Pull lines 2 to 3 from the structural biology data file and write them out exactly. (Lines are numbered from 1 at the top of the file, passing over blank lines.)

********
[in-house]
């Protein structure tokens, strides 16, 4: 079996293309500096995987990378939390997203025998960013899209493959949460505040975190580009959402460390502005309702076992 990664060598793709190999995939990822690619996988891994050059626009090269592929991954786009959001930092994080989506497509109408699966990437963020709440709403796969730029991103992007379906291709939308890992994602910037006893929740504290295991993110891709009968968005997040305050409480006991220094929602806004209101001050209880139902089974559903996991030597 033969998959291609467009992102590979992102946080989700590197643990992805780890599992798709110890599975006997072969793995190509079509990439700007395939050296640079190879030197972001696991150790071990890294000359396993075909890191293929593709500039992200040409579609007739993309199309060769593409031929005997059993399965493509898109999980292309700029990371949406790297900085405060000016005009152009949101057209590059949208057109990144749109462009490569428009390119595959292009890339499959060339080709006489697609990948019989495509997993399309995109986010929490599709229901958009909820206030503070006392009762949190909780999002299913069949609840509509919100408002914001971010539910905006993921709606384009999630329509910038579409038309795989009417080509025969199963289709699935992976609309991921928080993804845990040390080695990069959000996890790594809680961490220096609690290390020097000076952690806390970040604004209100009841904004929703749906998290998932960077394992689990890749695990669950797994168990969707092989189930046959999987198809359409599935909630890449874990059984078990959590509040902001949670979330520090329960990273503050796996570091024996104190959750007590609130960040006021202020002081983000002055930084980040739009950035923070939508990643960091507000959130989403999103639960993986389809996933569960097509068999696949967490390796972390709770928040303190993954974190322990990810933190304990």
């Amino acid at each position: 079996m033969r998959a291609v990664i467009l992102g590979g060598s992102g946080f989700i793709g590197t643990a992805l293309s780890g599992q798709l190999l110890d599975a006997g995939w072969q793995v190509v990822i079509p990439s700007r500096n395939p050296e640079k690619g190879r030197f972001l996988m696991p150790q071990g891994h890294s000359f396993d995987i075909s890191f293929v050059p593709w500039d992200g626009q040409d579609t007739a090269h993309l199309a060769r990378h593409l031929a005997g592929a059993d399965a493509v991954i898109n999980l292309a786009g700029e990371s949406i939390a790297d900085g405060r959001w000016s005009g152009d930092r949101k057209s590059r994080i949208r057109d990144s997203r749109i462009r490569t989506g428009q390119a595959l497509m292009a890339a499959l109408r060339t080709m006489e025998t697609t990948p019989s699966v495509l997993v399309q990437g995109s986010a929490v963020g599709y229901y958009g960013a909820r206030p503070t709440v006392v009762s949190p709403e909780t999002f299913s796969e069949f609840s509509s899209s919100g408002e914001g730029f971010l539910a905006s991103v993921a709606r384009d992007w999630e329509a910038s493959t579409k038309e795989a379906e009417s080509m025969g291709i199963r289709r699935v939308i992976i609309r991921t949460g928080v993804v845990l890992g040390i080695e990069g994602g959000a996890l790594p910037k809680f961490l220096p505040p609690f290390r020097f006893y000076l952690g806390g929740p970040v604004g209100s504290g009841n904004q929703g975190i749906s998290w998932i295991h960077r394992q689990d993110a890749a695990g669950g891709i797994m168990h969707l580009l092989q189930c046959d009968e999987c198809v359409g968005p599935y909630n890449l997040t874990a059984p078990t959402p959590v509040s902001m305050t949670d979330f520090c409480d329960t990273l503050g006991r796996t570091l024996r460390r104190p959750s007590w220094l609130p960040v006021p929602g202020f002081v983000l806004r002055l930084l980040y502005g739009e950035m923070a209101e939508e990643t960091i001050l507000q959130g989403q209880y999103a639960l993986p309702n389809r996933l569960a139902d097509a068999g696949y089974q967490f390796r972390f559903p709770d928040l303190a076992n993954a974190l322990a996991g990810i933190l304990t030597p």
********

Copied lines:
């Protein structure tokens, strides 16, 4: 079996293309500096995987990378939390997203025998960013899209493959949460505040975190580009959402460390502005309702076992 990664060598793709190999995939990822690619996988891994050059626009090269592929991954786009959001930092994080989506497509109408699966990437963020709440709403796969730029991103992007379906291709939308890992994602910037006893929740504290295991993110891709009968968005997040305050409480006991220094929602806004209101001050209880139902089974559903996991030597 033969998959291609467009992102590979992102946080989700590197643990992805780890599992798709110890599975006997072969793995190509079509990439700007395939050296640079190879030197972001696991150790071990890294000359396993075909890191293929593709500039992200040409579609007739993309199309060769593409031929005997059993399965493509898109999980292309700029990371949406790297900085405060000016005009152009949101057209590059949208057109990144749109462009490569428009390119595959292009890339499959060339080709006489697609990948019989495509997993399309995109986010929490599709229901958009909820206030503070006392009762949190909780999002299913069949609840509509919100408002914001971010539910905006993921709606384009999630329509910038579409038309795989009417080509025969199963289709699935992976609309991921928080993804845990040390080695990069959000996890790594809680961490220096609690290390020097000076952690806390970040604004209100009841904004929703749906998290998932960077394992689990890749695990669950797994168990969707092989189930046959999987198809359409599935909630890449874990059984078990959590509040902001949670979330520090329960990273503050796996570091024996104190959750007590609130960040006021202020002081983000002055930084980040739009950035923070939508990643960091507000959130989403999103639960993986389809996933569960097509068999696949967490390796972390709770928040303190993954974190322990990810933190304990």
């Amino acid at each position: 079996m033969r998959a291609v990664i467009l992102g590979g060598s992102g946080f989700i793709g590197t643990a992805l293309s780890g599992q798709l190999l110890d599975a006997g995939w072969q793995v190509v990822i079509p990439s700007r500096n395939p050296e640079k690619g190879r030197f972001l996988m696991p150790q071990g891994h890294s000359f396993d995987i075909s890191f293929v050059p593709w500039d992200g626009q040409d579609t007739a090269h993309l199309a060769r990378h593409l031929a005997g592929a059993d399965a493509v991954i898109n999980l292309a786009g700029e990371s949406i939390a790297d900085g405060r959001w000016s005009g152009d930092r949101k057209s590059r994080i949208r057109d990144s997203r749109i462009r490569t989506g428009q390119a595959l497509m292009a890339a499959l109408r060339t080709m006489e025998t697609t990948p019989s699966v495509l997993v399309q990437g995109s986010a929490v963020g599709y229901y958009g960013a909820r206030p503070t709440v006392v009762s949190p709403e909780t999002f299913s796969e069949f609840s509509s899209s919100g408002e914001g730029f971010l539910a905006s991103v993921a709606r384009d992007w999630e329509a910038s493959t579409k038309e795989a379906e009417s080509m025969g291709i199963r289709r699935v939308i992976i609309r991921t949460g928080v993804v845990l890992g040390i080695e990069g994602g959000a996890l790594p910037k809680f961490l220096p505040p609690f290390r020097f006893y000076l952690g806390g929740p970040v604004g209100s504290g009841n904004q929703g975190i749906s998290w998932i295991h960077r394992q689990d993110a890749a695990g669950g891709i797994m168990h969707l580009l092989q189930c046959d009968e999987c198809v359409g968005p599935y909630n890449l997040t874990a059984p078990t959402p959590v509040s902001m305050t949670d979330f520090c409480d329960t990273l503050g006991r796996t570091l024996r460390r104190p959750s007590w220094l609130p960040v006021p929602g202020f002081v983000l806004r002055l930084l980040y502005g739009e950035m923070a209101e939508e990643t960091i001050l507000q959130g989403q209880y999103a639960l993986p309702n389809r996933l569960a139902d097509a068999g696949y089974q967490f390796r972390f559903p709770d928040l303190a076992n993954a974190l322990a996991g990810i933190l304990t030597p």